Time: 12:15 PM - 2:00 PM
Location: 1210 Heller Hall
Please join the Center for Early Modern History for a lecture by Florence Hsia of the University of Wisconsin-Madison entitled, "Mapping Meaning: Jesuit Cartographic Visions of 'All Under Heaven.'"
Maps of late imperial China produced by Jesuit missionaries to the Middle Kingdom have been most extensively studied from a genealogical perspective concerned with assessing cross-cultural influence at the level of cartographic techniques, conventions, and knowledge. More recent scholarly analysis of this material has turned to the function of Jesuit cartography within early modern state-building enterprises in both East and West. This presentation starts with a question that largely goes unasked in the literature: what might these cartographic activities have meant for the Jesuits themselves? Close examination of the principal maps produced for European readers by Jesuits involved in the Society's work in China reveals a diversity of agendas advanced in a variety of cartographic forms, from the minutely engraved map that appeared on the elaborate titlepage to De christiana expeditione apud Sinas (1615) to the massive folio sheets that comprised over 40 separate maps and several hundred pages of associated geographical material in Jean-Baptiste Du Halde's renowned Description de la Chine (1735).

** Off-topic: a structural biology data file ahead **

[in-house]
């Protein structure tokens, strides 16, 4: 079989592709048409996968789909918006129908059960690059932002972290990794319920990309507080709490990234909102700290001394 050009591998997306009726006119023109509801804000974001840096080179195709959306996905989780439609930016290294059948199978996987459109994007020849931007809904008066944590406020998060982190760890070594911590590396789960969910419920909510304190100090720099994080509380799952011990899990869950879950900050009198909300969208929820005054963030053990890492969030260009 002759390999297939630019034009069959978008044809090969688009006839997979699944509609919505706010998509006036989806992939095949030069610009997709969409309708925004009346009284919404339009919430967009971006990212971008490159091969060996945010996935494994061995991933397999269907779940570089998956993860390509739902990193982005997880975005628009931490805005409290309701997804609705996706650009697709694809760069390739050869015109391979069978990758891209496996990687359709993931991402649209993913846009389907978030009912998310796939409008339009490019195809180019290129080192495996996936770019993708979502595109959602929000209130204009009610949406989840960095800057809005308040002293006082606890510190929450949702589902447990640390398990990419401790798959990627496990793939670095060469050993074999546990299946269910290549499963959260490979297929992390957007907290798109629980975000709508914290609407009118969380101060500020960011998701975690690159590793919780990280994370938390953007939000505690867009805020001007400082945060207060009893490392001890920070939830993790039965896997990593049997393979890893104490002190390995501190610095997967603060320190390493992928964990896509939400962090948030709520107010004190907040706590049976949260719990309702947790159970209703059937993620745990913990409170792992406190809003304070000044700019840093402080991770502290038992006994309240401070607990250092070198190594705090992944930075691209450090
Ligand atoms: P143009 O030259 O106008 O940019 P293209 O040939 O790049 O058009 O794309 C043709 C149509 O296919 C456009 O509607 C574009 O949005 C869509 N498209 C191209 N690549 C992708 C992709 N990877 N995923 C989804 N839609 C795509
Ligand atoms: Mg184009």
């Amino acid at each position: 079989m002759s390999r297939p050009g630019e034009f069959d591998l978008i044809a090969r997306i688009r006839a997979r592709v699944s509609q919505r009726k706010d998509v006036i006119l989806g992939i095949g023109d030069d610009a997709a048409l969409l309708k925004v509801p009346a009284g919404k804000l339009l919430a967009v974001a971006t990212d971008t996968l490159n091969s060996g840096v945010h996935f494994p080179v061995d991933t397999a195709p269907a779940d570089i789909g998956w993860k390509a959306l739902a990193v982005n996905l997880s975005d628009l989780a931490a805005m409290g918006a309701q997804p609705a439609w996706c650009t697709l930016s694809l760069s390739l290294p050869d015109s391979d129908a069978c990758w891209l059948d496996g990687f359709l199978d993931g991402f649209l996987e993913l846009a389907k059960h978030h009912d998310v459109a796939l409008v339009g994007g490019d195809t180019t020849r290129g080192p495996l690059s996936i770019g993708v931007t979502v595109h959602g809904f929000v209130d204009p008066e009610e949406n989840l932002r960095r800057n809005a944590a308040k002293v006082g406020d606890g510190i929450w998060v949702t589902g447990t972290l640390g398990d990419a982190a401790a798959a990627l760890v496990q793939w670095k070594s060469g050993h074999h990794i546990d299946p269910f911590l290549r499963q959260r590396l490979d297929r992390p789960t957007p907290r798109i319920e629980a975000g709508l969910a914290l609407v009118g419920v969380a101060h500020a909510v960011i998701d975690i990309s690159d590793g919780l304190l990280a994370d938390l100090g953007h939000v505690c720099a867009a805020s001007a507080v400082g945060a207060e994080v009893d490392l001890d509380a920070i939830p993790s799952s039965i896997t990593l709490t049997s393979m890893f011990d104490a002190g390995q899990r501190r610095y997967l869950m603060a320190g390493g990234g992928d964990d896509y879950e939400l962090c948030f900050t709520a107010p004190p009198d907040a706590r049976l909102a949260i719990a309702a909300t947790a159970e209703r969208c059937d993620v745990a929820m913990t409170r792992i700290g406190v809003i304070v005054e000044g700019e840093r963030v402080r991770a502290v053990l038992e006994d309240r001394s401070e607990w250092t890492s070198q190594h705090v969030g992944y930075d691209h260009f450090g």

You may bring your own lunch or join in the light repast provided by the Center. If you have any additional questions, contact firstname.lastname@example.org or visit the Center for Early Modern History in Heller Hall, room 1030.
More information: http://www.cemh.umn.edu/
To request disability accommodations, please contact email@example.com.